The staggering figure was a year-over-year increase of £ 146.9 billion and, with more than half of the fiscal year outstanding, has broken the record of £ 157.7 billion a year set during the height of the 2009-10 financial crisis Gordon Brown was established The government is grappling with a global recession.
The Bureau of National Statistics, released last month, showed the UK public sector continues to surpass £ 2 trillion.
The Fierce Battle Between Team Health and Team Wealth: ANDREW PIERCE has the inside story about the rift between Rishi Sunak and Matt Hancock
He is one of the most powerful and popular figures in the government, but Chancellor Rishi Sunak has chosen not to attend the cabinet subcommittee meeting to discuss a revision of local lockdown rules on Monday afternoon.
Instead, he sent a junior minister, John Glen, to reiterate his vehement objections to the “traffic light” system of restrictions proposed for 13 million people in the north of England.
Rather than introducing even more complicated curbs, Sunak believes the government should be on a clear path back to "normalcy" to prevent further destruction of the economy.
The argument went back and forth for an hour, with Cabinet Minister Michael Gove presiding over the virtual trial from his office. When the meeting ended, Glen told his boss that "there had been a good and lively discussion," but no decision had been made.
Chancellor Rishi Sunak (pictured) has decided not to attend the cabinet subcommittee meeting to discuss a revision of local lockdown rules on Monday afternoon
Westminster sources point a finger at Health Secretary Matt Hancock (pictured), who has done a lot since the pandemic began to put the nation's health before economic prosperity
So it came as a surprise to the Treasury Department on Tuesday morning to see headlines and hear news of the government trumpeting that the government was pushing its traffic light system despite the objections of some senior ministers.
The Chancellor was furious. "If a decision was made at this meeting, it would be fair to assume that Rishi would have gone in person," said a senior Tory MP.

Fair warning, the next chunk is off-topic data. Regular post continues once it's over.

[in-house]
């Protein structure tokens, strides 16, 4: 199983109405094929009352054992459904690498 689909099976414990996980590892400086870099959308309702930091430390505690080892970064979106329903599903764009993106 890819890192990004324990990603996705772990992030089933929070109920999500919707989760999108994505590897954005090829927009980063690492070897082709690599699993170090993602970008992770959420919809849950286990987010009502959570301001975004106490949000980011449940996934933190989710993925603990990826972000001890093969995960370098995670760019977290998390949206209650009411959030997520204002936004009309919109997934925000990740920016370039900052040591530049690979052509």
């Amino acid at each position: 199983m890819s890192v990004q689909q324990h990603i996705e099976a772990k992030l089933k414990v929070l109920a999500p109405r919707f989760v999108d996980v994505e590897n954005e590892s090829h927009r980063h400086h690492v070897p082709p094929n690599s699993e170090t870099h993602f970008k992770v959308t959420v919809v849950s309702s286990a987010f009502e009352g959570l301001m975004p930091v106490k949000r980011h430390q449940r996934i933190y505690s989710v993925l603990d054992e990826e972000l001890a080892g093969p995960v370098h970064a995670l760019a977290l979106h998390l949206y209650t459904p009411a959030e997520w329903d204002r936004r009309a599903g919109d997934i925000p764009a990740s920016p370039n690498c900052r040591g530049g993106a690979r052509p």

Leaked documents suggest the Prime Minister is ready to introduce a new three-tier system of lockdown measures
So what went wrong?
Westminster sources point the finger at Health Secretary Matt Hancock, who has done much since the pandemic began to put the nation's health above economic prosperity.
Had he informed journalists that the traffic light system was a fait accompli and was outmaneuvering the Chancellor?
Whatever the truth, the rift between Sunak and Hancock is increasingly being felt throughout the cabinet. Economic Secretary Alok Sharma and International Trade Minister Liz Truss are just two of those who line up behind the Chancellor.
The role of Michael Gove, a free market Brexiteer, is the subject of much speculation in Westminster as well. Before Boris Johnson was hospitalized in April, it was widely reported that Gove appeared next to the Chancellor as a "falcon" and called for a speedy exit from lockdown.
But like the Prime Minister himself, it is reported that he has changed his mind and is now – along with Hancock – in the pigeon corner arguing for localized lockdowns. A source close to Gove suggests it is a little more nuanced.
"He sees his task in trying to achieve a cabinet consensus on the position of prime minister."
As for the Sunak versus Hancock scenario?
"It is not uncommon for different state secretaries to argue for their sectors," another high-ranking source said. Perhaps.
The UK economy grew only 2.1 percent in August as the recovery from the coronavirus crisis stalled despite Rishi Sunak's Eat Out to Help Out program
However, there is suspicion that the Treasury Department took revenge yesterday with reports that the Chancellor called for clearer guidelines and more transparency in decision-making before the lockdown was triggered.
It is well known that Sunak has serious reservations about plans to close pubs and restaurants in northern England next week – a policy advocated by Hancock.
Of course, 40-year-old Rishi Sunak has an eye on the voters in the so-called "Red Wall" in the former Labor heartland of the North and Midlands, who won the 2019 election.
He has the most prominent seat in the north – Richmond in Yorkshire – of all cabinet ministers and positions himself as their champion and future party leader.
At 42, Matt Hancock is no less ambitious. He ran for the Tory leadership last summer but quit after the first round after gaining a modest 20 votes.
At the moment, however, Sunak has a clear advantage. In successive polls, he emerged as the most trustworthy minister.
He got an 82 percent approval rating on the Conservative Home website this week – around 12 percent ahead of his closest rival. Hancock was minus 3 percent.
"Don't underestimate the rivalry between these two," a senior source said last night.
“Everything is going terribly wrong for Hancock, who can appear irritable and nervous. Test and Trace is a mess, and the lockdown he advocated doesn't seem to be working.
"Rishi ist ein vollendeter Commons-Darsteller, und als er davon sprach, mit dem Virus zu leben und es nicht zu fürchten", stieg sein Bestand noch weiter an. Aber es ist einfach, beliebt zu sein, wenn Sie Geld verschenken. Der eigentliche Test für Rishi wird kommen, wenn das Urlaubsprogramm endet und die Arbeitslosigkeit stark ansteigt. & # 39;
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(tagsToTranslate) Dailymail (t) Nachrichten (t) Coronavirus (t) Rishi Sunak